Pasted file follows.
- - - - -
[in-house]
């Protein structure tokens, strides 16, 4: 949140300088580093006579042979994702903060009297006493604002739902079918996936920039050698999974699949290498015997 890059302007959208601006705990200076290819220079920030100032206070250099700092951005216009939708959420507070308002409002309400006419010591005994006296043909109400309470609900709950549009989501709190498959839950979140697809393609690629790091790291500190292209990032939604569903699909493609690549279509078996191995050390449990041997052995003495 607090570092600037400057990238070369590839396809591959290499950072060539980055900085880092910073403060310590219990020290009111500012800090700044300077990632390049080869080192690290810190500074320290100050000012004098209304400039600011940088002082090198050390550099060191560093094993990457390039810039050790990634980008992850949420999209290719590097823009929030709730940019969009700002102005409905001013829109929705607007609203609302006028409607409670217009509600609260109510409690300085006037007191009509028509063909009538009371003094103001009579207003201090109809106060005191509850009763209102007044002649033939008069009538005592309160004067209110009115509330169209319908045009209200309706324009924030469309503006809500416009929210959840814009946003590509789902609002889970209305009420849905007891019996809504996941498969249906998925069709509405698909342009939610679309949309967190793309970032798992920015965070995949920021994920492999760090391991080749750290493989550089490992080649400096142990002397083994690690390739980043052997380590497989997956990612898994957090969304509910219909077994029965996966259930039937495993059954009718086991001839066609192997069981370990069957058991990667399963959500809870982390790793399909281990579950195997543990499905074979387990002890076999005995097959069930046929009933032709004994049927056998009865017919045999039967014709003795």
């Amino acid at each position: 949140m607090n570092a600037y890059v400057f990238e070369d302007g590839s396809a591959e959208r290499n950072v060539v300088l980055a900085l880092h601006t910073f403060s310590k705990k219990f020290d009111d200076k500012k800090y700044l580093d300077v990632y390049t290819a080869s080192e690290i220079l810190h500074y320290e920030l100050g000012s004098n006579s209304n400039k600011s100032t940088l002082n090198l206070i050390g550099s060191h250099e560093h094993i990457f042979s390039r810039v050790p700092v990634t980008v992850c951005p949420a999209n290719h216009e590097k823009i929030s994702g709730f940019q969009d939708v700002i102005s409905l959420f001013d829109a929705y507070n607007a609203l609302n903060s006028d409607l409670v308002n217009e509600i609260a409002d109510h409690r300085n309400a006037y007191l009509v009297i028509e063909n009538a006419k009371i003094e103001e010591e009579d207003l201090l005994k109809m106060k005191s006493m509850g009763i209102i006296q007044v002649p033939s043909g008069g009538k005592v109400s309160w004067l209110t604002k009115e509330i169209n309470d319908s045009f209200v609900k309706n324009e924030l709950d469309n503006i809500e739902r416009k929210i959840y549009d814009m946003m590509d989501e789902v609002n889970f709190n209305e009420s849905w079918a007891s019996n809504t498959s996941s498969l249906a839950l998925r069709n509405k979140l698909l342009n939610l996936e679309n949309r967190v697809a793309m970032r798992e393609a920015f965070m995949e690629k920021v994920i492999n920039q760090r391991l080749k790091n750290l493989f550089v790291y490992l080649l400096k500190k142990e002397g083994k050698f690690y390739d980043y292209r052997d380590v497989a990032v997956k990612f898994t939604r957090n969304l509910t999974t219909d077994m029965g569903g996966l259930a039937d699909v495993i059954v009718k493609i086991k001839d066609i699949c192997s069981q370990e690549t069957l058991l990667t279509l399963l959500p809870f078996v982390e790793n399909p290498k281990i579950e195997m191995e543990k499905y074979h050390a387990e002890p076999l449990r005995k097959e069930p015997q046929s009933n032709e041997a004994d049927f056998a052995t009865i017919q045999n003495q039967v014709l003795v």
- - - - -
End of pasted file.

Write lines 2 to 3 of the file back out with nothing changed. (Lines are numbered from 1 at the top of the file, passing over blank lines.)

């Protein structure tokens, strides 16, 4: 949140300088580093006579042979994702903060009297006493604002739902079918996936920039050698999974699949290498015997 890059302007959208601006705990200076290819220079920030100032206070250099700092951005216009939708959420507070308002409002309400006419010591005994006296043909109400309470609900709950549009989501709190498959839950979140697809393609690629790091790291500190292209990032939604569903699909493609690549279509078996191995050390449990041997052995003495 607090570092600037400057990238070369590839396809591959290499950072060539980055900085880092910073403060310590219990020290009111500012800090700044300077990632390049080869080192690290810190500074320290100050000012004098209304400039600011940088002082090198050390550099060191560093094993990457390039810039050790990634980008992850949420999209290719590097823009929030709730940019969009700002102005409905001013829109929705607007609203609302006028409607409670217009509600609260109510409690300085006037007191009509028509063909009538009371003094103001009579207003201090109809106060005191509850009763209102007044002649033939008069009538005592309160004067209110009115509330169209319908045009209200309706324009924030469309503006809500416009929210959840814009946003590509789902609002889970209305009420849905007891019996809504996941498969249906998925069709509405698909342009939610679309949309967190793309970032798992920015965070995949920021994920492999760090391991080749750290493989550089490992080649400096142990002397083994690690390739980043052997380590497989997956990612898994957090969304509910219909077994029965996966259930039937495993059954009718086991001839066609192997069981370990069957058991990667399963959500809870982390790793399909281990579950195997543990499905074979387990002890076999005995097959069930046929009933032709004994049927056998009865017919045999039967014709003795």
């Amino acid at each position: 949140m607090n570092a600037y890059v400057f990238e070369d302007g590839s396809a591959e959208r290499n950072v060539v300088l980055a900085l880092h601006t910073f403060s310590k705990k219990f020290d009111d200076k500012k800090y700044l580093d300077v990632y390049t290819a080869s080192e690290i220079l810190h500074y320290e920030l100050g000012s004098n006579s209304n400039k600011s100032t940088l002082n090198l206070i050390g550099s060191h250099e560093h094993i990457f042979s390039r810039v050790p700092v990634t980008v992850c951005p949420a999209n290719h216009e590097k823009i929030s994702g709730f940019q969009d939708v700002i102005s409905l959420f001013d829109a929705y507070n607007a609203l609302n903060s006028d409607l409670v308002n217009e509600i609260a409002d109510h409690r300085n309400a006037y007191l009509v009297i028509e063909n009538a006419k009371i003094e103001e010591e009579d207003l201090l005994k109809m106060k005191s006493m509850g009763i209102i006296q007044v002649p033939s043909g008069g009538k005592v109400s309160w004067l209110t604002k009115e509330i169209n309470d319908s045009f209200v609900k309706n324009e924030l709950d469309n503006i809500e739902r416009k929210i959840y549009d814009m946003m590509d989501e789902v609002n889970f709190n209305e009420s849905w079918a007891s019996n809504t498959s996941s498969l249906a839950l998925r069709n509405k979140l698909l342009n939610l996936e679309n949309r967190v697809a793309m970032r798992e393609a920015f965070m995949e690629k920021v994920i492999n920039q760090r391991l080749k790091n750290l493989f550089v790291y490992l080649l400096k500190k142990e002397g083994k050698f690690y390739d980043y292209r052997d380590v497989a990032v997956k990612f898994t939604r957090n969304l509910t999974t219909d077994m029965g569903g996966l259930a039937d699909v495993i059954v009718k493609i086991k001839d066609i699949c192997s069981q370990e690549t069957l058991l990667t279509l399963l959500p809870f078996v982390e790793n399909p290498k281990i579950e195997m191995e543990k499905y074979h050390a387990e002890p076999l449990r005995k097959e069930p015997q046929s009933n032709e041997a004994d049927f056998a052995t009865i017919q045999n003495q039967v014709l003795v």